Spotlight on: Emily Edmonds

Spotlight on: Emily Edmonds

Jenna Simeonov

With last month’s run of Don Carlo, Australian mezzo-soprano Emily Edmonds finished her second season with the Royal Opera House, where she is a Jette Parker Young Artist. This fall, she heads to Auckland for New Zealand Opera’s Katya Kabanova (Varvara), before checking off one of her bucket list roles with the Komponist in Opera Holland Park and Scottish Opera’s co-production of Ariadne auf Naxos.

In our newest Spotlight interview, Edmonds spoke thoughtfully with us about her love of the rehearsal room, and the importance of being brave.

Why do you sing, and why are you doing it professionally?

I was always immensely moved by music itself; music connects us beyond words, and singing connects bodies. However, this is only a small part of the reality of being a professional singer - I chose to be a professional singer for more than the beauty of music; I chose to be a professional singer for the daily reality of the work.

As a young singer and actor, I fell in love with the rehearsal room. The deep, interrogative, ambitious work that happens there. The great privilege of being part of that huge team, who are all daring to see what can be discovered, created.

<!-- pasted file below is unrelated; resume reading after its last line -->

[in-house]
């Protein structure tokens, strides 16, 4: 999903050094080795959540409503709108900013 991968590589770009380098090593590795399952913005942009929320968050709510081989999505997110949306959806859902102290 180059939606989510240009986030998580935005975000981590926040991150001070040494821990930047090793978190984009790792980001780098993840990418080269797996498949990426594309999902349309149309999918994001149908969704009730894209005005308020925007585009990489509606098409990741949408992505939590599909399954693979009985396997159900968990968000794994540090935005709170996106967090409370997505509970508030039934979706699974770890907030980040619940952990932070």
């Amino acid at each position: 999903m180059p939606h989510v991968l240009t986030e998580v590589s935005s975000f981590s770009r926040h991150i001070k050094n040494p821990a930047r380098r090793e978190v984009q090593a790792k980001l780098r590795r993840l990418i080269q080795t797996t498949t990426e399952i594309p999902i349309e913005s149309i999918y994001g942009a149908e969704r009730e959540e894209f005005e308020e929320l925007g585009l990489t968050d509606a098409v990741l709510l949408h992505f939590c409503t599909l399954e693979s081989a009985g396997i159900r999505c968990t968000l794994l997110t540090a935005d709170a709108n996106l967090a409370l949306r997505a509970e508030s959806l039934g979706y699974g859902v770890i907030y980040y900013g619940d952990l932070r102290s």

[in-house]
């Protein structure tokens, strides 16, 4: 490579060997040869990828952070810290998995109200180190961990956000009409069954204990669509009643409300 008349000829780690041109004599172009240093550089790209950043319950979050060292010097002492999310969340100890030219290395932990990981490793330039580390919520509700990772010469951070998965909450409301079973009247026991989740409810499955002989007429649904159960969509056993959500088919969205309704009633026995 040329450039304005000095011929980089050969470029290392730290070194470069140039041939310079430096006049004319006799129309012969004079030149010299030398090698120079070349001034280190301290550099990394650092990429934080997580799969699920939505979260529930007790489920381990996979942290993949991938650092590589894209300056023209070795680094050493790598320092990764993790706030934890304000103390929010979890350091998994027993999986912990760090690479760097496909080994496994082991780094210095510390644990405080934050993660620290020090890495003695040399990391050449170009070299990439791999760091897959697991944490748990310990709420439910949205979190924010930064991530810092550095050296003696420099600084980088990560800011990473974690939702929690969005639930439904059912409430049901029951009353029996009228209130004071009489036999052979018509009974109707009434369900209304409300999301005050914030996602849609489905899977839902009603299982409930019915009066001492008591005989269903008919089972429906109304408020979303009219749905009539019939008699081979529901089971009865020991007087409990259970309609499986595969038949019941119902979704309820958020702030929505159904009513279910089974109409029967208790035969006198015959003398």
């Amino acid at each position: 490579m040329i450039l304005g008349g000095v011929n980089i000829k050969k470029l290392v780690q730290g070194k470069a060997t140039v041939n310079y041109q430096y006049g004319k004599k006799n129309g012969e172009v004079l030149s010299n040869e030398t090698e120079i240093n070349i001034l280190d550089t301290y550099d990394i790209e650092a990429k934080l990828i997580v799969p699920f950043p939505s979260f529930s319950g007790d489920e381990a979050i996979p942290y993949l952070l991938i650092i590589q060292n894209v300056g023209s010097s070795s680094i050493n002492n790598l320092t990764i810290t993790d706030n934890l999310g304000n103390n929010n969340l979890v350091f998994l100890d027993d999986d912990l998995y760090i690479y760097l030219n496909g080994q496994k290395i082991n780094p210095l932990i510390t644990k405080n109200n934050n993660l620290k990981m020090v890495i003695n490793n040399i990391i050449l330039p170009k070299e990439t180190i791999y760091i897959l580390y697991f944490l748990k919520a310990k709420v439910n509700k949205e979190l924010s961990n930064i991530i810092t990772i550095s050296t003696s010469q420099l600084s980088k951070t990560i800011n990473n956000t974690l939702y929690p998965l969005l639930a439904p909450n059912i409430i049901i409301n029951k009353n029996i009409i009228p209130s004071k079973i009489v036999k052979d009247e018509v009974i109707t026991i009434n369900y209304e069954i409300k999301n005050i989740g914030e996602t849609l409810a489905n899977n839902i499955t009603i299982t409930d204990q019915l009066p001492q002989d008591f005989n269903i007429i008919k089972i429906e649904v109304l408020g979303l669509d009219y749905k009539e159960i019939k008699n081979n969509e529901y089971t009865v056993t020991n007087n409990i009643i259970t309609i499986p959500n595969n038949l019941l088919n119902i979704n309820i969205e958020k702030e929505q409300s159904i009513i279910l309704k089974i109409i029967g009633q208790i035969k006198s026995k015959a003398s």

I value making, creating, and empathy - I believe our work as singers is a rich environment for these pursuits. If we are courageous enough to allow ourselves to be heard, and really seen, I think we can create things that speak to an audience. Perhaps through seeing and hearing us, they can be encouraged to see and hear others.

Singing inhabits a different physical space than speech, or music alone, ever can. Singing connects bodies: we are connected to the audience through breath, through a visceral understanding of what it means to be human. If we can inhabit that space of heightened physicality without border or boundary, it allows us to speak with on some other level about the human experience; to connect from core to core.